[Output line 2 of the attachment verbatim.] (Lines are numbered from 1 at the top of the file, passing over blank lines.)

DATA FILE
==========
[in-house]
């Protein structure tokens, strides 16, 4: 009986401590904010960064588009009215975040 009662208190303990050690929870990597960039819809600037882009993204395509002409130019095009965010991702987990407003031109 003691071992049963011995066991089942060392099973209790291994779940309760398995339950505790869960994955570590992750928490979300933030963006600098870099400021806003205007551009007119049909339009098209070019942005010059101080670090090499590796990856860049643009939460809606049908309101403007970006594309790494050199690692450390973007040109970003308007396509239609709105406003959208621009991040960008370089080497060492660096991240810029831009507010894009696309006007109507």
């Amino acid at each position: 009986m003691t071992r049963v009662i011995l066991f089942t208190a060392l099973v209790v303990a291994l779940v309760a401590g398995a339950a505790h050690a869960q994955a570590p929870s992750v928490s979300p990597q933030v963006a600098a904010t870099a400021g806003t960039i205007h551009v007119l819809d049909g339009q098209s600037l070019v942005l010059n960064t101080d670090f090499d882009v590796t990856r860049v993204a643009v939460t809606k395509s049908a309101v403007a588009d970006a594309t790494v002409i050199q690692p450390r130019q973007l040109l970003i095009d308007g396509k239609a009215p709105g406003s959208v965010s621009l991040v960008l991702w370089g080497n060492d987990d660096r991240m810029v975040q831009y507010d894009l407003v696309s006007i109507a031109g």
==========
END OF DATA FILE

């Protein structure tokens, strides 16, 4: 009986401590904010960064588009009215975040 009662208190303990050690929870990597960039819809600037882009993204395509002409130019095009965010991702987990407003031109 003691071992049963011995066991089942060392099973209790291994779940309760398995339950505790869960994955570590992750928490979300933030963006600098870099400021806003205007551009007119049909339009098209070019942005010059101080670090090499590796990856860049643009939460809606049908309101403007970006594309790494050199690692450390973007040109970003308007396509239609709105406003959208621009991040960008370089080497060492660096991240810029831009507010894009696309006007109507």